The covenant could help deal with the “squeamishness” that some civil servants and others may have over collaborating with religious volunteers, but it worked best when it was not merely symbolic but facilitating an actual funded project underneath it, he concluded.
IS A ‘NEW DEAL’ NEEDED?
Several religious charities and denominations approached for comment shared details of what they were already doing, both during the lockdown and today. Harmeet Singh Gill, the general secretary of the largest Sikh gurdwara in London, said his organisation had never been asked by either local or national government to step in, but was driven by their faith to do so regardless. Volunteers had been delivering free meals to those shielding at home, providing medicines, and also pastoral and social support to the isolated. Nevertheless, he said his team would welcome the opportunity to work with government, in particular helping the authorities fill in the gaps through the gurdwara’s in-depth knowledge of its community and their needs.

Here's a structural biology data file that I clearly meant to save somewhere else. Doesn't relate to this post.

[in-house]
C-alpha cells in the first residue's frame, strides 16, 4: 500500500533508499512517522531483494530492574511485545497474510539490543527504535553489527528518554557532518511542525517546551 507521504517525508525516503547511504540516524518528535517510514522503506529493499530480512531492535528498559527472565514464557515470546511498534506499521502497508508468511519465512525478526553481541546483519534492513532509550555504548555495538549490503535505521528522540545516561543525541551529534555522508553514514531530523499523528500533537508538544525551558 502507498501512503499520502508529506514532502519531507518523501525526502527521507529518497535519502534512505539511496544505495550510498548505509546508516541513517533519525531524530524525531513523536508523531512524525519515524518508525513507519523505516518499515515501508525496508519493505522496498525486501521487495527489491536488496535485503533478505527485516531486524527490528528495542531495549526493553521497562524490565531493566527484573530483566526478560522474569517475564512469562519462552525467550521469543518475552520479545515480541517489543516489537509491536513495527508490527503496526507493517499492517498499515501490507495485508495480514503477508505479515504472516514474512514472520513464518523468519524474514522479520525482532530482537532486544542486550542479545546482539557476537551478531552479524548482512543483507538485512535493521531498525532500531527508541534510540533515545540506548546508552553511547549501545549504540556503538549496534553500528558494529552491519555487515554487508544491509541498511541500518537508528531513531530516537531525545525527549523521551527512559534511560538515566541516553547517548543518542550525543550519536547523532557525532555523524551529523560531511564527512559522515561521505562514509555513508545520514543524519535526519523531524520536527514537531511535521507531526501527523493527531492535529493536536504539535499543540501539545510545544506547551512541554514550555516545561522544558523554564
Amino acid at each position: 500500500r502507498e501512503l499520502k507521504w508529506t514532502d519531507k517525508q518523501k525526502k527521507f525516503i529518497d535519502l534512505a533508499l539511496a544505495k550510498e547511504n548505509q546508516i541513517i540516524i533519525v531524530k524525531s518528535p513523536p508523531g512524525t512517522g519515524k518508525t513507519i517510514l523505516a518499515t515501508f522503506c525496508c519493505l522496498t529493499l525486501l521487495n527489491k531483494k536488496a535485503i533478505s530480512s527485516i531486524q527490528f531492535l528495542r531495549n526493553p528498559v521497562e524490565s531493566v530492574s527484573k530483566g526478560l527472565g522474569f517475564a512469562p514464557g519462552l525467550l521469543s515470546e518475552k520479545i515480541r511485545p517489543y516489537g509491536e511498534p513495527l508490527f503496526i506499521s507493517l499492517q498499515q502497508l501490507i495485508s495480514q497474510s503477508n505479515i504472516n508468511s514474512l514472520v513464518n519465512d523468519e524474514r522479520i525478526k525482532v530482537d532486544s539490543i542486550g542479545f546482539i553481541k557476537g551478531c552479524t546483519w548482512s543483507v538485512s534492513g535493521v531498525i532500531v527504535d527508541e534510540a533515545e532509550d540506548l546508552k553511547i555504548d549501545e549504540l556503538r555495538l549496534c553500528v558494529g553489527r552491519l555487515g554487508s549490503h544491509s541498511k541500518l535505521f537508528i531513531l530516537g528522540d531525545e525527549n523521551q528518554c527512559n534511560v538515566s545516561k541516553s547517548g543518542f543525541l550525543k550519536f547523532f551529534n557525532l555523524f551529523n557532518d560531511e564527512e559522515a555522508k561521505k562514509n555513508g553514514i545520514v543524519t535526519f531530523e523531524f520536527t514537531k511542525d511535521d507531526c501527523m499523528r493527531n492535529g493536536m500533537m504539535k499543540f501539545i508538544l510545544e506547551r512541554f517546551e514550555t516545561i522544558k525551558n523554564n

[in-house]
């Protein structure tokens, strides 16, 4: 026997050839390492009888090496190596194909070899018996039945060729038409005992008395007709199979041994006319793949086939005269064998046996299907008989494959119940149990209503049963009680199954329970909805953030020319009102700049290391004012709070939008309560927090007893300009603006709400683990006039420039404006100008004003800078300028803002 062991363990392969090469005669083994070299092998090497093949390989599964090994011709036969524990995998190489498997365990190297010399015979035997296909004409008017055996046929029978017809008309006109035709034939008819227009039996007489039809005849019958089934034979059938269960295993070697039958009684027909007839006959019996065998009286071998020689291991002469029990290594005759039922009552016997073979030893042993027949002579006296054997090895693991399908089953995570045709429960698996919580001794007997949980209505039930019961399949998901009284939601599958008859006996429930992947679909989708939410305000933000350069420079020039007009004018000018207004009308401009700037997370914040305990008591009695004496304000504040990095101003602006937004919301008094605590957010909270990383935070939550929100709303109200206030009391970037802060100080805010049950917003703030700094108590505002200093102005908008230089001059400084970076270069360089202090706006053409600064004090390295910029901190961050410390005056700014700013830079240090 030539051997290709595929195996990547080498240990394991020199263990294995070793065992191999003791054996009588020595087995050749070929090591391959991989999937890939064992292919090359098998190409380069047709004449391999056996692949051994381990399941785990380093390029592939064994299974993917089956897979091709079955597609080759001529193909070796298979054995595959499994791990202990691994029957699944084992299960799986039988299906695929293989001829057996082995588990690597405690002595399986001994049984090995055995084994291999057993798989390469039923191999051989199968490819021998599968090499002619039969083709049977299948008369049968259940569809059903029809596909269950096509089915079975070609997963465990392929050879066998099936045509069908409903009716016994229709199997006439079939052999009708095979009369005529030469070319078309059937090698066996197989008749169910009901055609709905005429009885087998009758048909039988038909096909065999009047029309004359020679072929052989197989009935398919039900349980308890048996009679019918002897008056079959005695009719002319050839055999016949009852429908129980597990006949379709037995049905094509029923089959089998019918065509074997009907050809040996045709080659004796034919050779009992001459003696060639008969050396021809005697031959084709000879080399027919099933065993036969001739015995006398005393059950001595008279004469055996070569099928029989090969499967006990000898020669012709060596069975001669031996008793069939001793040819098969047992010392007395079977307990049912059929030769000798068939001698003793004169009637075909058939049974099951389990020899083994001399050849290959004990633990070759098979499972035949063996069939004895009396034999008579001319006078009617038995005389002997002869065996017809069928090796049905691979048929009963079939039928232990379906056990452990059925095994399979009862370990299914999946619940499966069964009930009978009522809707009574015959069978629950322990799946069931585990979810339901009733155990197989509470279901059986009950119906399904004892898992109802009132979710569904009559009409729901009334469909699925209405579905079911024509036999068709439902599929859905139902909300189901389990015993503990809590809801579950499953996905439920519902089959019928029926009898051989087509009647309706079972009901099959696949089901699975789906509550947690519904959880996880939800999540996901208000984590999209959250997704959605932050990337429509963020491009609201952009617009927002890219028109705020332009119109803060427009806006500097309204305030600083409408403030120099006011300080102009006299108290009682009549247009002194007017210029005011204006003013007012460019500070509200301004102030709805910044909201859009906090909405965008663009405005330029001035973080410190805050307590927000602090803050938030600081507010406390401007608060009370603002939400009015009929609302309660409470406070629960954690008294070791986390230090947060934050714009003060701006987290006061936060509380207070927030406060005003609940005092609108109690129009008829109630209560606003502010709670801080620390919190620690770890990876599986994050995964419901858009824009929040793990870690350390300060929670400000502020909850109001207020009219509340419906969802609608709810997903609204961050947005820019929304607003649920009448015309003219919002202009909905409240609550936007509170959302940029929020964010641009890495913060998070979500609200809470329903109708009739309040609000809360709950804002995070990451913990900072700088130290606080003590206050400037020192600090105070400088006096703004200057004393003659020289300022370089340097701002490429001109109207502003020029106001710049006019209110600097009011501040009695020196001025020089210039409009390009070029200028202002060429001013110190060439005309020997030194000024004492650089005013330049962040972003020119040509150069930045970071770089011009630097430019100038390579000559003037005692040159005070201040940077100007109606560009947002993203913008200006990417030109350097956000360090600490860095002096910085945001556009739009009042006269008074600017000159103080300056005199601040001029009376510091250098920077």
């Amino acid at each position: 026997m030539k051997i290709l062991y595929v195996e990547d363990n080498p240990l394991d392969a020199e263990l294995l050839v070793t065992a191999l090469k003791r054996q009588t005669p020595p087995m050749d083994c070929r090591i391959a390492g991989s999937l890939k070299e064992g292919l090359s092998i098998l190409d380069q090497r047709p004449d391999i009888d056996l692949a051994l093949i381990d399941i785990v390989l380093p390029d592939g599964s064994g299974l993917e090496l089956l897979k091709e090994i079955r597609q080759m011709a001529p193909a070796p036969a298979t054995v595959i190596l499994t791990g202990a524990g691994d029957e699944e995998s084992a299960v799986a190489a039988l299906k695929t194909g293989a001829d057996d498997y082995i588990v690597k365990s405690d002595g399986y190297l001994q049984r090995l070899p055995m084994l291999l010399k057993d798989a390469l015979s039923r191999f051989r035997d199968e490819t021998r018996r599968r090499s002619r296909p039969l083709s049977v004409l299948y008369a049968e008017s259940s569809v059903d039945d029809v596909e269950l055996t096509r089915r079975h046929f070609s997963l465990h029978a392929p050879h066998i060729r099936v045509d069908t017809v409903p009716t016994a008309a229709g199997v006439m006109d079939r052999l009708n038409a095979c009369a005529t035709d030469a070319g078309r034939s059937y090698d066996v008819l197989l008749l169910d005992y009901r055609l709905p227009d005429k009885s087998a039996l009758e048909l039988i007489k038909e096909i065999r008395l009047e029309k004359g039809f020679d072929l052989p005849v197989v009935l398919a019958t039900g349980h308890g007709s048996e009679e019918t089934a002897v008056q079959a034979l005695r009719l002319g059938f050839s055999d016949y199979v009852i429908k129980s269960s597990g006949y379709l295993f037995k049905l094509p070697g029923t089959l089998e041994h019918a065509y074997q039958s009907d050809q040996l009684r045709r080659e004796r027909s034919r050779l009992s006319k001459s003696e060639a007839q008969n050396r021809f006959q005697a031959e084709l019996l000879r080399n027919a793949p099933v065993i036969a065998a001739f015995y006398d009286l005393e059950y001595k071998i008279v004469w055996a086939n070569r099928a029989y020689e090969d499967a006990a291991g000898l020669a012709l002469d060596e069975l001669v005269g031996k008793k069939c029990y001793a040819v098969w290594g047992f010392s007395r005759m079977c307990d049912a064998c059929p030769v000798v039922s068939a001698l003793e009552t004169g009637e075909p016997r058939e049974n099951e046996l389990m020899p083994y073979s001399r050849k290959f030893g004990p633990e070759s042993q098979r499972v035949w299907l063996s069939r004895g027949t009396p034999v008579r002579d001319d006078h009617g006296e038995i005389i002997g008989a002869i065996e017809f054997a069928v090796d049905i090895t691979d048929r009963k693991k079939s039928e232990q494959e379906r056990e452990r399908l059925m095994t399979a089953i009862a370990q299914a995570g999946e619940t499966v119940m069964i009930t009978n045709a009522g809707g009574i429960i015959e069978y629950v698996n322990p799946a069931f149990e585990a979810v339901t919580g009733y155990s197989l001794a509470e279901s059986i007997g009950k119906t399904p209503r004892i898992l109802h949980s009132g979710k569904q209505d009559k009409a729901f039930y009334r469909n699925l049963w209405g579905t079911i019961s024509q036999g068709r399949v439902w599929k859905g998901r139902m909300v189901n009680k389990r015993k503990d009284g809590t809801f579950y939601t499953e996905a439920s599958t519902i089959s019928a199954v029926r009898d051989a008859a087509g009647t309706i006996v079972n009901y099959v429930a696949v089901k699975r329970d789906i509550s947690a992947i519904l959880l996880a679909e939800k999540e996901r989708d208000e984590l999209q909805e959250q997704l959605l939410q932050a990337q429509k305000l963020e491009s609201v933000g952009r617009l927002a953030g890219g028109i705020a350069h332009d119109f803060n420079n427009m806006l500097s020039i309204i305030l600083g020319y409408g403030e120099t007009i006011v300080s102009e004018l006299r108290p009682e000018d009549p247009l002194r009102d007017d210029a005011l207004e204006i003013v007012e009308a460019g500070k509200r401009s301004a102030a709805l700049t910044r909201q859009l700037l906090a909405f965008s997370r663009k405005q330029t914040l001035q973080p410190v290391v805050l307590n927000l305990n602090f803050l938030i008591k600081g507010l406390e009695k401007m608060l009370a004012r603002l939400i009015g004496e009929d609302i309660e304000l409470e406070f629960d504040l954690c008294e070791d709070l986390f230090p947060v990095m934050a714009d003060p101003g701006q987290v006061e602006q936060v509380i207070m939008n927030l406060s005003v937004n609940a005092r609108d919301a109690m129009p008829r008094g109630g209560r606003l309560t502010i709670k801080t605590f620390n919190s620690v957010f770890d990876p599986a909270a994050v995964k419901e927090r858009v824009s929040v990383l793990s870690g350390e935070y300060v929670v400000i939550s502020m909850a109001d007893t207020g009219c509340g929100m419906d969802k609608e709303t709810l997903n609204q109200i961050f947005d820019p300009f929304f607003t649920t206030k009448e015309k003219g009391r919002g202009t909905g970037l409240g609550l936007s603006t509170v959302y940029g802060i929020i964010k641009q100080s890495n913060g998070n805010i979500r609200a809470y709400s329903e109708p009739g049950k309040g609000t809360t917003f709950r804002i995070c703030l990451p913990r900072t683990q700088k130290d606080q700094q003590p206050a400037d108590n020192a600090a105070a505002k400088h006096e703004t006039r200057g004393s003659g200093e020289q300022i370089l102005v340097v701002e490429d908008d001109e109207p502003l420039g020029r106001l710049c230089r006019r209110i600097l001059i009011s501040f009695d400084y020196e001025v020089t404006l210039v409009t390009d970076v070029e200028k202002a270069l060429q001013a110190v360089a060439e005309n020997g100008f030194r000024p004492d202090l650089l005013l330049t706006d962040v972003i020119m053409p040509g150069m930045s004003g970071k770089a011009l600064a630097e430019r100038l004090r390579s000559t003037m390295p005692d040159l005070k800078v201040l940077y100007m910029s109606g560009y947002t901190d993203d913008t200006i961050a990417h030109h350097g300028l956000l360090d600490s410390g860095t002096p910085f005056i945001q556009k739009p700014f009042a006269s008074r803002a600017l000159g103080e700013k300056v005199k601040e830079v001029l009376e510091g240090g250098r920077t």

Laura Marks, the founder of the Jewish-led faith-based social action movement Mitzvah Day, said the work of religious volunteers during the pandemic had been “phenomenal”, and built on many years of faith-led charity work before, such as the Trussell Trust foodbank network.
“There is also an issue here of how much is the job of volunteers/faith groups versus government,” she said. “Is government really prepared to fund the faith groups to use volunteers to tackle poverty — and is this right?”
The Church of England also pointed to several initiatives already underway without any need for government permission or backing. In particular, the Church Urban Fund (a long-standing Anglican anti-poverty charity) and #LoveYourNeighbour, a Christian voluntary response to the pandemic, a collaboration between a large number of faith-based charities, individual churches and denominations (partly funded by the wealthy and influential Holy Trinity Brompton network of evangelical churches). The organisation says on its website that it is already working with many local councils, as well as schools, hospitals and small businesses.